Among the many issues that can give rise to the initial uncertainty of responding to a significant cybersecurity incident is a failure by incident response team members to understand the perspectives and priorities of other stakeholders. But this complicating factor can readily be mitigated through cross-functional education and relationship building before an incident occurs.

In the first part of a two-part article in Cybersecurity Law Report (subscription required), Steve Surdu and Jennifer Martin, members of Covington’s cybersecurity practice with extensive experience responding to cyber incidents, explain the differences in how forensic analysts and lawyers approach incident response, and how those differences, if understood, can complement one another rather than lead to tension. 
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On the heels of a number of well-publicized data security breaches, a White House data breach proposal, and California’s recent changes to its data breach notification statute, New York Attorney General Eric Schneiderman has announced that he will propose legislation to strengthen New York’s data breach notification law.   The legislation had not been made public as of the date of publication, but the Attorney General has stated publicly that he anticipates it will include the following elements:

  • Private InformationDefinition.  The legislation would expand the definition of “private information” that, if breached, requires notice to New York residents.  According to the Attorney General, “private information” should be defined to “include both the combination of an email address and password and an email address in combination with a security question and answer,” as well as “medical information, including biometric information, and health insurance information.”  It is worth noting that the White House proposal unveiled earlier this week also would cover these data elements, and there are some existing state laws that already cover these data elements.  For example, California’s recent amendments to its data breach statute require notice of certain breaches involving “[a] user name or email address, in combination with a password or security question that would permit access to an online account.”  In addition, several states, including California and Texas, have breach notification statutes that cover certain types of medical information.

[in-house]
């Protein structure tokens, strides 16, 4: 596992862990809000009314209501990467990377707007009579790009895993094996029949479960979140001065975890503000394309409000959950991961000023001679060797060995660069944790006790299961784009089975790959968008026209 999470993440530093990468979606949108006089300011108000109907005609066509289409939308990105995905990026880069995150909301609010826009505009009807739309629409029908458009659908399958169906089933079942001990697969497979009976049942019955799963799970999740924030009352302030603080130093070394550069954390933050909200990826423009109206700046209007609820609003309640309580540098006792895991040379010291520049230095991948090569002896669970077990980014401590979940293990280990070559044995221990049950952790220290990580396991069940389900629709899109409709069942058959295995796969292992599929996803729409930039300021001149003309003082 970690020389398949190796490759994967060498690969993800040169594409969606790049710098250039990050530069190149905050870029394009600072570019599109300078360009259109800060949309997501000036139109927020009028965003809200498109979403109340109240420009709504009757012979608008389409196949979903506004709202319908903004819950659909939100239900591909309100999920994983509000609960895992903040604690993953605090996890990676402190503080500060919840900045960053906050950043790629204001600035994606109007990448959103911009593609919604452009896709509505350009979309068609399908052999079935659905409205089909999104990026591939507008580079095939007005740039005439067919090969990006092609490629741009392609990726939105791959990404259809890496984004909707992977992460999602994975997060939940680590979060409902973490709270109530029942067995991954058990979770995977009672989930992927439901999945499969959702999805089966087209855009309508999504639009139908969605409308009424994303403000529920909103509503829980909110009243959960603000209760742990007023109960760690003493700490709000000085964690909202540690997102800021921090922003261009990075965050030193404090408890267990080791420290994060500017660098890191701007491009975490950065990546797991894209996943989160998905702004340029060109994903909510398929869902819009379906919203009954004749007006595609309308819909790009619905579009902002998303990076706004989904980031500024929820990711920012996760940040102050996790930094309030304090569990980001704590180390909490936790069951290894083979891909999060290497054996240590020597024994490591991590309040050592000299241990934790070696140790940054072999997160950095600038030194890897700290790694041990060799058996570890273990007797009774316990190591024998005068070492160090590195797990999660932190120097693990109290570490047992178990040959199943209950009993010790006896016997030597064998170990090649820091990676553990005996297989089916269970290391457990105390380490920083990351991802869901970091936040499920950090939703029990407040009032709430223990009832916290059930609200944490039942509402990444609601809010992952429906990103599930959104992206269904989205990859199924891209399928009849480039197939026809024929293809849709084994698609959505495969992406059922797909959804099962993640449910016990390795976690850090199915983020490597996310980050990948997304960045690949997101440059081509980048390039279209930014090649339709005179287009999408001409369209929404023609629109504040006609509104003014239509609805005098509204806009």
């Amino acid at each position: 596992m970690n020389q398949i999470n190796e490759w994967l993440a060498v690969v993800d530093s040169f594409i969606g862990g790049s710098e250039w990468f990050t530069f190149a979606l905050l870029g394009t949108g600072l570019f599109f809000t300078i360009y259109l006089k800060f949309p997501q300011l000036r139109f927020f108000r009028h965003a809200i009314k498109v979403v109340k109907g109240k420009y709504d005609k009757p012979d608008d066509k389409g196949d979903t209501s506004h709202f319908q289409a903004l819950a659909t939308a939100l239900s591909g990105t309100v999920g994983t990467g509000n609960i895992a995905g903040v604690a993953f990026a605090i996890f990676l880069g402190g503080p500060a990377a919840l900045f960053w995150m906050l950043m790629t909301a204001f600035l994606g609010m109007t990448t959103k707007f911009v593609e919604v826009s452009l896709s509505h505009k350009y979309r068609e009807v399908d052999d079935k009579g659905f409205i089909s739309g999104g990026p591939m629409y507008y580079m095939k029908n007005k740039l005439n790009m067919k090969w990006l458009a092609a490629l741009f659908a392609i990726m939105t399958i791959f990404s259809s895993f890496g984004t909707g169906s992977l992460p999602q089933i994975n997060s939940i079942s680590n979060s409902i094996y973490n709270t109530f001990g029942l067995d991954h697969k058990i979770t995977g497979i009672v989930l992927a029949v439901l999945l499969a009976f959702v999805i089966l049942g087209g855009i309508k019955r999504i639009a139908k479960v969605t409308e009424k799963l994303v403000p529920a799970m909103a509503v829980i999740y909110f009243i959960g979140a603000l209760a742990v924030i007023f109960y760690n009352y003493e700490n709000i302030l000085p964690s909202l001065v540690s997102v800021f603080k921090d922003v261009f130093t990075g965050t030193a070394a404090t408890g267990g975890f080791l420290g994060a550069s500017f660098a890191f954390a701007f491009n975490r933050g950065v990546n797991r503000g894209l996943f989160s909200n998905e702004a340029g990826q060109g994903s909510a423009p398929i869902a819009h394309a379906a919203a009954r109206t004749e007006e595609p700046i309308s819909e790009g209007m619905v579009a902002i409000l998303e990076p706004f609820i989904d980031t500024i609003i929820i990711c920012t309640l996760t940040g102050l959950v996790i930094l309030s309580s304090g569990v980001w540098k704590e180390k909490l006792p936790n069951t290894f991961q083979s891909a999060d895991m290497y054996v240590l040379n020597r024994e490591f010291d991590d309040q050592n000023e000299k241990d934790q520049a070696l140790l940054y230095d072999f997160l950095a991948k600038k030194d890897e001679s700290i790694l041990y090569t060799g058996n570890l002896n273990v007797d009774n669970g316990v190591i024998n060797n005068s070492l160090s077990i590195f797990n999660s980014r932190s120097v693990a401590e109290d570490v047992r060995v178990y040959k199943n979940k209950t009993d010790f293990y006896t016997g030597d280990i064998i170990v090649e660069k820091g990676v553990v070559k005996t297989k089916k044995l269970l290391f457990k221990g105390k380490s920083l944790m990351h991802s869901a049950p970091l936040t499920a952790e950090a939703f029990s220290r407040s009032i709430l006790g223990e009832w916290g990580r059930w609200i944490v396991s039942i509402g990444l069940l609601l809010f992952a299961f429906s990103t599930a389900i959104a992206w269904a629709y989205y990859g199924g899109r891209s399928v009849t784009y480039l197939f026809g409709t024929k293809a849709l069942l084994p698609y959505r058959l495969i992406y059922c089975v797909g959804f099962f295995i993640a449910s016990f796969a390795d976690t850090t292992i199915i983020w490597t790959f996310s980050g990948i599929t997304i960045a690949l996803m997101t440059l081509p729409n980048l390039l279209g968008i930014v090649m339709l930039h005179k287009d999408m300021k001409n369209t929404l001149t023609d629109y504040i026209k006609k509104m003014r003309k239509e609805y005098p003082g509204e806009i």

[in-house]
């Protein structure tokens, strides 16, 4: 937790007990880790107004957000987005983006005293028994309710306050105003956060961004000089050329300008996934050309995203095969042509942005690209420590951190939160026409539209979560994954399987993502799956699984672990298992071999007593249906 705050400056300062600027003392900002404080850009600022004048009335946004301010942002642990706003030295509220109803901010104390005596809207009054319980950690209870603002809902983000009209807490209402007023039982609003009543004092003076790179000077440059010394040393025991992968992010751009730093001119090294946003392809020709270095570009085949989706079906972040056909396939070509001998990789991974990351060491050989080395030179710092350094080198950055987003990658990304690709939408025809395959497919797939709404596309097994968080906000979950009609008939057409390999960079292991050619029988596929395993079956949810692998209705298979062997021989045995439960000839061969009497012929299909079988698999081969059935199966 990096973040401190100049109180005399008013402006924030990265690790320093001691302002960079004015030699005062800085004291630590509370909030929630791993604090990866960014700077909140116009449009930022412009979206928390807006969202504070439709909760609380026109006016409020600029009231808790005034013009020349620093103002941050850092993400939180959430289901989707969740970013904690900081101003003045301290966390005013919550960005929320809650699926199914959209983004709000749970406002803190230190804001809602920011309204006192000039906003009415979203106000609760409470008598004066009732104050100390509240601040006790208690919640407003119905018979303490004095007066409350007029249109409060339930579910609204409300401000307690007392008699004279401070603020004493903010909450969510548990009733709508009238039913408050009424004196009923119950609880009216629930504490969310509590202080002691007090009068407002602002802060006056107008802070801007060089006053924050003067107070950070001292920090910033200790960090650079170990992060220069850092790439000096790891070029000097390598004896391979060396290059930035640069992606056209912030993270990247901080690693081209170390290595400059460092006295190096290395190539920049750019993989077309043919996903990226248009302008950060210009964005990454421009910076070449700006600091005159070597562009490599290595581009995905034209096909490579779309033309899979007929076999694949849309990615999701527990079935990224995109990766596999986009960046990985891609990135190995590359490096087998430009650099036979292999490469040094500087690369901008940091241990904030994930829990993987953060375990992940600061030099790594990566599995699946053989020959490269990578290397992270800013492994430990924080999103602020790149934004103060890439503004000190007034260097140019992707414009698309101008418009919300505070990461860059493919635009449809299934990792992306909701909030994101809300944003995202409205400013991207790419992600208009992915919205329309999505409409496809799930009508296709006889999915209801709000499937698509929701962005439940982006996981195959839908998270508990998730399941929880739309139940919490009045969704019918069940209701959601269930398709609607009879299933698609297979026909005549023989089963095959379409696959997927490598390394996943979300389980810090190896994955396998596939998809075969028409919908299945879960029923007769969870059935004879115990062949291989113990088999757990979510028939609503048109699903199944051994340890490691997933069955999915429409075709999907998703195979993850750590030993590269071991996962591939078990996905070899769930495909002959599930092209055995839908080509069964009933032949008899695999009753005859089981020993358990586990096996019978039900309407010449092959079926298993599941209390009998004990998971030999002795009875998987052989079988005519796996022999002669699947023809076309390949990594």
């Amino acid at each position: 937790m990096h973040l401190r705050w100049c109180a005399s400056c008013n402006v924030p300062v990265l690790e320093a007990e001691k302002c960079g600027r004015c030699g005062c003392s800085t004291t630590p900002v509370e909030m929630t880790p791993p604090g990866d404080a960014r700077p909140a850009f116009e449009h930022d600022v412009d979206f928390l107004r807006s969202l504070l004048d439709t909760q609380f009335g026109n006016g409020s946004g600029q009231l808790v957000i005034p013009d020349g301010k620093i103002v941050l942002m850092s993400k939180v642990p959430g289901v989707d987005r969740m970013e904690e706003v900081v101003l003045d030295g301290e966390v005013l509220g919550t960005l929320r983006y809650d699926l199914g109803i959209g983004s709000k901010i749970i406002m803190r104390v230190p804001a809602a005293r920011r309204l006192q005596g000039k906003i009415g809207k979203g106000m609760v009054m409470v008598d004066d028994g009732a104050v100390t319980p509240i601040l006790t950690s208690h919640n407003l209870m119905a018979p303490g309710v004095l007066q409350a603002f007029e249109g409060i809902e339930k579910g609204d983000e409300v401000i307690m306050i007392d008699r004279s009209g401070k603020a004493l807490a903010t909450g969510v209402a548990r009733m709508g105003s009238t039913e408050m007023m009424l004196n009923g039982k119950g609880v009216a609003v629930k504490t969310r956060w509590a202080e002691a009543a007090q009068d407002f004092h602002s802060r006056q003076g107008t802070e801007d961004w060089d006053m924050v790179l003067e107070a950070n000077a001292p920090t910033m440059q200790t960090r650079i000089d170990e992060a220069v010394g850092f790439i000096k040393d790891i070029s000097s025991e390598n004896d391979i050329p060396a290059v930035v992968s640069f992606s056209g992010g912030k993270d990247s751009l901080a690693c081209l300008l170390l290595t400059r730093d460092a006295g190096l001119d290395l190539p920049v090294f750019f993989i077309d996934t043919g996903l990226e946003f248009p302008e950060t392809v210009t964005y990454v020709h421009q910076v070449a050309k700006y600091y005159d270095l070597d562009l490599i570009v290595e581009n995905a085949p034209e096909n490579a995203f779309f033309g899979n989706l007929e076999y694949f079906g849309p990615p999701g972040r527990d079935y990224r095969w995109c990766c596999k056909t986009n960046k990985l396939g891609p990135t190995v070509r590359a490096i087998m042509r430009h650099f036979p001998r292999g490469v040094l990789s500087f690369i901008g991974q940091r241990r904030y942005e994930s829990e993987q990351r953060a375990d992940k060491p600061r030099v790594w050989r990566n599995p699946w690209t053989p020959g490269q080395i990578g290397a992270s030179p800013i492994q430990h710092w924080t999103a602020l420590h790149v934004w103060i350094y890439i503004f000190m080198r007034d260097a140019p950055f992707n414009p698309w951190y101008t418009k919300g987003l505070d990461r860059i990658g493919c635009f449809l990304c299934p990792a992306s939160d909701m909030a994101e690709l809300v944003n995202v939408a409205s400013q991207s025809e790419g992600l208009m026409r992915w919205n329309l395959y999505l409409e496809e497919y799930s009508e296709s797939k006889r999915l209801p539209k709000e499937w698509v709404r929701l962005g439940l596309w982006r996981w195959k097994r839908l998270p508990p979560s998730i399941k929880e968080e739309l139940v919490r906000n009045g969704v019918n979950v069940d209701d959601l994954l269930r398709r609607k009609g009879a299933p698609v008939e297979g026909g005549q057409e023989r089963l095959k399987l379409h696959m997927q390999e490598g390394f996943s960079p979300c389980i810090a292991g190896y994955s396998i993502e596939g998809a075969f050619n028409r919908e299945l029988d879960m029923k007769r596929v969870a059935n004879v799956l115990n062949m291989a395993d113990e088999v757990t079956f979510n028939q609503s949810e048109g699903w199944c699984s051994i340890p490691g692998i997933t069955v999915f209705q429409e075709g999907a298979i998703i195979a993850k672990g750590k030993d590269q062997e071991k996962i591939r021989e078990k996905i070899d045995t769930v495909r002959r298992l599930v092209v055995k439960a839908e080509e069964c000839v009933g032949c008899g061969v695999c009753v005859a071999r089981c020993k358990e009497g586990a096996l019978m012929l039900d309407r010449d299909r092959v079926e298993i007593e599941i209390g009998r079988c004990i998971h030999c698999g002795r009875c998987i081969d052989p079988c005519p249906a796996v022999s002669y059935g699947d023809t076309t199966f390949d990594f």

• “Reasonable” Data Security Requirement.  Consistent with the approach that a number of other states (including, most recently, California) have taken, the legislation would impose an affirmative obligation on companies to reasonably safeguard “private information,” including through appropriate administrative, technical, and physical safeguards.  Massachusetts and Nevada are among the states that have imposed more prescriptive data security obligations.
  • Safe Harbor.  Schneiderman’s press release provides that “New York should offer a safe harbor if a company adopts a heightened form of security. . . . Once [an entity implements a data security plan that meets the standard], an entity would be required to attain a certification and, upon doing so, would be granted the benefit of a safe harbor that could include an elimination of liability altogether.”   It is not clear based on the Attorney General’s press release, but we presume that this safe harbor would pertain to the obligation to maintain reasonable data security safeguards and not from other obligations.  In addition, Schneiderman’s proposal would legislate that entities that obtain independent third-party audits and certifications annually showing compliance with New York’s reasonable data security requirements should receive for use in litigation a rebuttable presumption of having reasonable data security.
    Continue Reading New York Attorney General Unveils Data Breach Proposal